SCOUTING: LEARNING BY DOING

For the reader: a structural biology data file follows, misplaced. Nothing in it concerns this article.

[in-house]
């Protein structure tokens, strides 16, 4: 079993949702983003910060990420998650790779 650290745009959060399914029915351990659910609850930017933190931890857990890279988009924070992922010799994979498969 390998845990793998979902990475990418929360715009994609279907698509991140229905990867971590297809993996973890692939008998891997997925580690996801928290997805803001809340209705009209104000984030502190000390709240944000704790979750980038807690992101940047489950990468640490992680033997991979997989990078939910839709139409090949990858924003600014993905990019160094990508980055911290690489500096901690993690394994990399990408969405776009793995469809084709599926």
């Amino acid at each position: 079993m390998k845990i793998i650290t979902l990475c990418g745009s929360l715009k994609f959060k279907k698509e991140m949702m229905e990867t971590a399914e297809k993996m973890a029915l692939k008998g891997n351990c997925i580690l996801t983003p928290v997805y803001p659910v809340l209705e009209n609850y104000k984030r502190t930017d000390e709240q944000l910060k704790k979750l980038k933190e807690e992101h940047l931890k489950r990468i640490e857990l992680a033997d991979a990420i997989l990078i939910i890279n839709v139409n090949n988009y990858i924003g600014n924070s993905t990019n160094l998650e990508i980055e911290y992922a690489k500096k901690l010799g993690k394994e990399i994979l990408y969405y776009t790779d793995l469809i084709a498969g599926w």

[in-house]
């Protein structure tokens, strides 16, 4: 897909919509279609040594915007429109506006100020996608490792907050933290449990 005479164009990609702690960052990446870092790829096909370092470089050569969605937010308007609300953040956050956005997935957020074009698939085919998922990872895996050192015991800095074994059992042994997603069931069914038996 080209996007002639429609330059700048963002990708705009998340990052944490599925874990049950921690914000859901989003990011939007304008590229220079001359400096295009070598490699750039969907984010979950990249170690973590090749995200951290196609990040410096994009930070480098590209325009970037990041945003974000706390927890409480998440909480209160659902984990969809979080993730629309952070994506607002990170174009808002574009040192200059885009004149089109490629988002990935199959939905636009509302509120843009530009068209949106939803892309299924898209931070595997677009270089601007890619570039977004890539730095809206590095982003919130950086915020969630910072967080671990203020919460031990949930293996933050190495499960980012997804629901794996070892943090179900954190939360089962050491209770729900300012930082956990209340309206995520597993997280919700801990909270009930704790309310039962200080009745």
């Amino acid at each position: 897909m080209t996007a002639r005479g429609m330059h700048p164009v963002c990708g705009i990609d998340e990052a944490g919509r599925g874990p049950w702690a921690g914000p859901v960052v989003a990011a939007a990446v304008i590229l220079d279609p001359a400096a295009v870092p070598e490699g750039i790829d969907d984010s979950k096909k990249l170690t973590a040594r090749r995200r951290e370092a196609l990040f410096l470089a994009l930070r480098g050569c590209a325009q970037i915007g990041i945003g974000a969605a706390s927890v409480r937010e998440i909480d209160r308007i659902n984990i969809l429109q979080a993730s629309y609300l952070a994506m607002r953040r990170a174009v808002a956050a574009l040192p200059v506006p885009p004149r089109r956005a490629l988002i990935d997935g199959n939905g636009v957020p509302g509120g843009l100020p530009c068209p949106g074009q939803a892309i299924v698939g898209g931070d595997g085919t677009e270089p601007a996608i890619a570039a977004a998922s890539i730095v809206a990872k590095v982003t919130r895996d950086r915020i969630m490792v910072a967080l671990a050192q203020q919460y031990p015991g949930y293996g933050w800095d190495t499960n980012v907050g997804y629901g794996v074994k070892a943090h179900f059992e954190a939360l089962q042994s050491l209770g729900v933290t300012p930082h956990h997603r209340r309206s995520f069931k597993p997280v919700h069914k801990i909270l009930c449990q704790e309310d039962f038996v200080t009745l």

Becoming an Eagle Scout at the young age of 14, Creek Stewart began a journey to become a qualified outdoor survival instructor, as well as a person who knows both the beauty and the destructive power of Mother Nature. However, can the basics of camping and outdoor skills really lead a person to achieve the stature of a seasoned outdoorsman? You bet they can, and here’s how: Scouts are taught to live by a code of conduct. This code not only gives them a strong foundation during their time as scouts, they also carry those beneficial traits to adulthood, thereby enhancing their leadership skills in the workplace, as well as being useful in their family life. Aside from building character, critical outdoor skills are taught, and scouts are tested in order to move forward in the organization. Hands-on learning is the core for scouts to develop experience, as are the scout leaders directly teaching them. These skills are then retained and compounded into what will become a long list of achievements in their outdoor skills repertoire. Judging by the example set forth by Creek Stewart, himself, scouting is, indeed, the preeminent way to foster self-reliance and learn to thrive in the natural world. For more information, visit www.scouting.org.